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Government office chief: Efforts to undermine Hungary again under way in Brussels

Government office chief: Efforts to undermine Hungary again under way in Brussels

Attempts by factions in the European Parliament to shame and undermine Hungary are once again intensifying, the government office chief said on Thursday.

At his weekly news briefing, János Lázár said that a liberal EP group had recently initiated a new hearing concerning Hungary. He called on all MEPs to show Hungarians respect and refrain from insulting them.

Lázár said it could be assumed that related efforts were gaining traction due to the outsized influence of US billionaire George Soros. Next week’s cabinet meeting will discuss this issue, including how these activities affect Hungary’s reputation, he said.

At the request of Prime Minister Viktor Orbán, an intelligence assessment has been completed concerning Soros’s activities in Berlin and Brussels and the extent to which Soros has succeeded in influencing opinion against Hungary, Lázár noted. The report concludes that organisations linked to Soros have had a strong influence on what the European Commission had to say and do in connection with a dispute with Hungary concerning Norwegian funds, Lázár added.

Soros organisations have the capacity to influence decision-making in the EC and “this means in practice that they can insert their statements into reports connected with Hungary”.

Furthermore, former employees of Soros organisations can gain employment with these bodies, he said.

In response to a question regarding the possibility of the EU banning the “National Consultation” public survey on the so-called Soros plan, Lázár said he did not think they would succeed because this was an issue of national competence. However, he said he was surprised that politicians who claimed to be European liberals were protesting against a democratic institution. Left-wing and liberal MEPs continually “toy with” Hungary and Poland, and in Hungary’s case, the border fence has been their recurring topic. “We are ready for a debate once again,” he added.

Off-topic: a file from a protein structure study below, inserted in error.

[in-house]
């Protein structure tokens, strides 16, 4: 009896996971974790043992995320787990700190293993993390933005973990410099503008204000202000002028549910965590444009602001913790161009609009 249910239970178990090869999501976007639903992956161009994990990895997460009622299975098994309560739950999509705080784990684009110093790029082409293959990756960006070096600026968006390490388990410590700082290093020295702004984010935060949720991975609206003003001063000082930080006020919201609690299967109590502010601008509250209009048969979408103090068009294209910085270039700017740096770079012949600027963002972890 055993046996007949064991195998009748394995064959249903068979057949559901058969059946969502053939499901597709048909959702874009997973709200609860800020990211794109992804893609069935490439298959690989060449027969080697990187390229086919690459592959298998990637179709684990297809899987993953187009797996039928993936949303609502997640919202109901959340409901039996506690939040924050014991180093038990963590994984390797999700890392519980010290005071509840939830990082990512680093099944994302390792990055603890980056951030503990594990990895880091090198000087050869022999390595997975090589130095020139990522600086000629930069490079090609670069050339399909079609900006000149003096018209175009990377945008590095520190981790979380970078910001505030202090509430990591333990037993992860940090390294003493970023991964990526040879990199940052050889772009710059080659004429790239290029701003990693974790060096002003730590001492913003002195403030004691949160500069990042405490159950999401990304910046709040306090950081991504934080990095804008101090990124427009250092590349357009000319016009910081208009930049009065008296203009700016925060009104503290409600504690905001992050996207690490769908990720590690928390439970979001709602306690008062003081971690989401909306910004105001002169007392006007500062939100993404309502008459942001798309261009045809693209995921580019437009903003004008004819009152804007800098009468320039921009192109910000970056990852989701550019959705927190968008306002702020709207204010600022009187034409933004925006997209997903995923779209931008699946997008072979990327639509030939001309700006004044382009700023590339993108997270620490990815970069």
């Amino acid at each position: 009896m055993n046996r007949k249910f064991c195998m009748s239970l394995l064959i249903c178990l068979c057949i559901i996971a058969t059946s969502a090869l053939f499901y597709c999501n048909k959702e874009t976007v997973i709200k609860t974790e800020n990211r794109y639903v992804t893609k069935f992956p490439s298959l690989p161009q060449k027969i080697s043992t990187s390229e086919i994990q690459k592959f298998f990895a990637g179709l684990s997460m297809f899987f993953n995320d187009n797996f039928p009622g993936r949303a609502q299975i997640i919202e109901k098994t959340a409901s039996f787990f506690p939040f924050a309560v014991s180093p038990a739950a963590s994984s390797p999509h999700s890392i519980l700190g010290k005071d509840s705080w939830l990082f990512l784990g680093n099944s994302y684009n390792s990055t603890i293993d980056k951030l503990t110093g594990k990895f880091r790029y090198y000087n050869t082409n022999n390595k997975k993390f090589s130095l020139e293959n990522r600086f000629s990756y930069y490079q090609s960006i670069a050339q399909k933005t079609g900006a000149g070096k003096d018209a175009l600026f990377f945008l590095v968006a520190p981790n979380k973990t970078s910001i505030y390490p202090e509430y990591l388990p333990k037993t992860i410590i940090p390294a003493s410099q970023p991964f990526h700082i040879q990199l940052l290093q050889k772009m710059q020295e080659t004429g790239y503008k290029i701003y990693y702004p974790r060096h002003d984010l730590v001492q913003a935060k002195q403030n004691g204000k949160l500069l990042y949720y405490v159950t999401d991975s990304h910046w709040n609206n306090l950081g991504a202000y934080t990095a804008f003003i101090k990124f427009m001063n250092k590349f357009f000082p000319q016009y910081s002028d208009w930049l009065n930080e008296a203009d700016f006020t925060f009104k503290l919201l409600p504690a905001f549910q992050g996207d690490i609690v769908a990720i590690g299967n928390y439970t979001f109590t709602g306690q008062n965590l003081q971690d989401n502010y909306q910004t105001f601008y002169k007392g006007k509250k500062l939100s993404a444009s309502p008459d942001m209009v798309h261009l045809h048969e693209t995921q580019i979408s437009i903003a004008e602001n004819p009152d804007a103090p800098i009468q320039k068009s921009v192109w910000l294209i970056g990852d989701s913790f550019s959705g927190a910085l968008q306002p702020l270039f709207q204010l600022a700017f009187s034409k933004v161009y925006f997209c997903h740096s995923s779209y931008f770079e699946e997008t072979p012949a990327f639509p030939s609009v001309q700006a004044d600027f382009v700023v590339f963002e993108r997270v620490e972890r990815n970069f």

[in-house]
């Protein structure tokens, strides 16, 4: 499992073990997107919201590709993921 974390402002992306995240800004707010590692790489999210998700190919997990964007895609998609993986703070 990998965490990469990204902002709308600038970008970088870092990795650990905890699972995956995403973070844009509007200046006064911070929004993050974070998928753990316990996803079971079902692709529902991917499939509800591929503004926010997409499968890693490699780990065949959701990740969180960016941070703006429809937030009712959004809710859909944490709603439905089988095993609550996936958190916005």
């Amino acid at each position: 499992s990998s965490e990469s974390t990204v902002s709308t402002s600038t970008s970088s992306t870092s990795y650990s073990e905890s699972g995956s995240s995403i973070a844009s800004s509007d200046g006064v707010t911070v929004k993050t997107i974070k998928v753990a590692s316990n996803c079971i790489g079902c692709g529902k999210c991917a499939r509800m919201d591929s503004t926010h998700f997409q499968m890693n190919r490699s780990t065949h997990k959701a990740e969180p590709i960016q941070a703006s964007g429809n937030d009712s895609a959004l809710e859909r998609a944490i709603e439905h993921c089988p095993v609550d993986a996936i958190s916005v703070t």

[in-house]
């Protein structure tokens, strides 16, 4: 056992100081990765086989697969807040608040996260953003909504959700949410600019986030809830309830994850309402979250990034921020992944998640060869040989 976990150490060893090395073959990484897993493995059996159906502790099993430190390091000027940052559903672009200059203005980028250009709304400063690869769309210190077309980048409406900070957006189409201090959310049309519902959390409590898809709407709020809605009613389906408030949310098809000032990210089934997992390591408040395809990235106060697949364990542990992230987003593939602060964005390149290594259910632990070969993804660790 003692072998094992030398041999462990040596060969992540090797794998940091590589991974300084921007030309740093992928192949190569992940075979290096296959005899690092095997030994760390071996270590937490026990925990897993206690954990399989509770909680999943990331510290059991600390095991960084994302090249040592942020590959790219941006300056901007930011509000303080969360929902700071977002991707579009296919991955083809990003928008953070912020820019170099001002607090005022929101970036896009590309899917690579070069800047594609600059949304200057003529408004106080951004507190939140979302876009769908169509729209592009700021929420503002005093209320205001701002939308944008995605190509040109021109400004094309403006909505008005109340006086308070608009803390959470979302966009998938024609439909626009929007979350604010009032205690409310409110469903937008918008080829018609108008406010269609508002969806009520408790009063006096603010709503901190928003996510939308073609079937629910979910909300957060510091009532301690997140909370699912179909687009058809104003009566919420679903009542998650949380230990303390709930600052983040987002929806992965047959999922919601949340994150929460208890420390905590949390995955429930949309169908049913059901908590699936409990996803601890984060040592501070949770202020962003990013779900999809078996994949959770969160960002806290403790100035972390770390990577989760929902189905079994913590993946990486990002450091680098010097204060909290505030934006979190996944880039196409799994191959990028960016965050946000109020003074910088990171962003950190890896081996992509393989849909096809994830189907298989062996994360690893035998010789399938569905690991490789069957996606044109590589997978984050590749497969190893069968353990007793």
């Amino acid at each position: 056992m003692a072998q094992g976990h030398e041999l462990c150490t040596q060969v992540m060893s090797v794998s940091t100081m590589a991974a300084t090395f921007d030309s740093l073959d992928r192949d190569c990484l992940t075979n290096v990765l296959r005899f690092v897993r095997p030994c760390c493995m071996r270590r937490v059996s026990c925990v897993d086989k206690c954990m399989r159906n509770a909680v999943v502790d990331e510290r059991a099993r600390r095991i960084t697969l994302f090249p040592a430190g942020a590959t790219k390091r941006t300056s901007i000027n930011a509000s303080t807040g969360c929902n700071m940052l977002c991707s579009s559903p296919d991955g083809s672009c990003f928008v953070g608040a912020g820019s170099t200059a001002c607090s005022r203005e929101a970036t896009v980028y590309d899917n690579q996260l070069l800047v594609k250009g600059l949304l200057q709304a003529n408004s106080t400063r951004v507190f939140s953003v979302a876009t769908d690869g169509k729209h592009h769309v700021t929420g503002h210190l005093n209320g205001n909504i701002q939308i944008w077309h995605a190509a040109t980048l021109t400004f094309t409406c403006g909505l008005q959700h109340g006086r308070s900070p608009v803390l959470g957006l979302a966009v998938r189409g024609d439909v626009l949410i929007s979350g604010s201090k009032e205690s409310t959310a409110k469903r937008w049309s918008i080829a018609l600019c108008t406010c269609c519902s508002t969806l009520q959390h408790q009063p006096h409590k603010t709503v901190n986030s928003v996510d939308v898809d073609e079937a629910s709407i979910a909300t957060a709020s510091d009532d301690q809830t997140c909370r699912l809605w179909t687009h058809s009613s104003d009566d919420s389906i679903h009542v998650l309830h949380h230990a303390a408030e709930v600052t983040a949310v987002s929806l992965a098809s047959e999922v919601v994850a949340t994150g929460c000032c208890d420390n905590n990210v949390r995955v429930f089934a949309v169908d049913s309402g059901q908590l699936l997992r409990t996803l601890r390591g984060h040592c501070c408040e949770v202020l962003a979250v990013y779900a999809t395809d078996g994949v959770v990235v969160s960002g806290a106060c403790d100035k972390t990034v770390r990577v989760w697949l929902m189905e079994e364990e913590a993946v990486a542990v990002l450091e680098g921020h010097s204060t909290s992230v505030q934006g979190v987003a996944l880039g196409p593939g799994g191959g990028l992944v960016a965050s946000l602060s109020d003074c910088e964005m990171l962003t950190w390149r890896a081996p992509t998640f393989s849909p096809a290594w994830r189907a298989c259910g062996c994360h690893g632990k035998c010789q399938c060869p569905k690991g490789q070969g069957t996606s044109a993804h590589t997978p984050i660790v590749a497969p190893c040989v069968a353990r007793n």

Lázár said a sum of 51 billion forints would be allocated to the ministries of the interior and defence by year-end “in order to ensure that Hungary remains one of the safest countries in Europe and it is protected from illegal migrants”.

The government respects the decision of some large western European countries to become “immigrant countries” but it does not accept their efforts to force change on

central European countries that are “not yet immigrant countries”.

Even if these countries keep stating that mandatory quotas and migrant distribution are only “ideas”, in reality steps have been made to implement them, and negotiations are under way to import migrants from outside the EU and relocate them, Lázár said, adding that this was an example of how the European Commission “sneakily” organised the settlement of migrants.